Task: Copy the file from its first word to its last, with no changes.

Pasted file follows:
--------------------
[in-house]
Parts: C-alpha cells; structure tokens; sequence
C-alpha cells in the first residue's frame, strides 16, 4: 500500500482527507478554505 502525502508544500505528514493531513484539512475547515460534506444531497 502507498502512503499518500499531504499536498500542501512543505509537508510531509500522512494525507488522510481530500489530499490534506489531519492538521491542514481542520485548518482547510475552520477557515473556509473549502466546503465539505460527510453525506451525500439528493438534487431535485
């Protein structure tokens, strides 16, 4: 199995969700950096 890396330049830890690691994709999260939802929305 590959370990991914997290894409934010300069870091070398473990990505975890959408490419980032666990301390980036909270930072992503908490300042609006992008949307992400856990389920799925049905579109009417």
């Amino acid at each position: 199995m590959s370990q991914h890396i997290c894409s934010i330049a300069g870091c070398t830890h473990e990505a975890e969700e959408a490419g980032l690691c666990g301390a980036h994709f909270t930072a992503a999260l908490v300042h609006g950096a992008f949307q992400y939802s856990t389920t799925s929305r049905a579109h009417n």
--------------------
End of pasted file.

[in-house]
Parts: C-alpha cells; structure tokens; sequence
C-alpha cells in the first residue's frame, strides 16, 4: 500500500482527507478554505 502525502508544500505528514493531513484539512475547515460534506444531497 502507498502512503499518500499531504499536498500542501512543505509537508510531509500522512494525507488522510481530500489530499490534506489531519492538521491542514481542520485548518482547510475552520477557515473556509473549502466546503465539505460527510453525506451525500439528493438534487431535485
């Protein structure tokens, strides 16, 4: 199995969700950096 890396330049830890690691994709999260939802929305 590959370990991914997290894409934010300069870091070398473990990505975890959408490419980032666990301390980036909270930072992503908490300042609006992008949307992400856990389920799925049905579109009417």
């Amino acid at each position: 199995m590959s370990q991914h890396i997290c894409s934010i330049a300069g870091c070398t830890h473990e990505a975890e969700e959408a490419g980032l690691c666990g301390a980036h994709f909270t930072a992503a999260l908490v300042h609006g950096a992008f949307q992400y939802s856990t389920t799925s929305r049905a579109h009417n």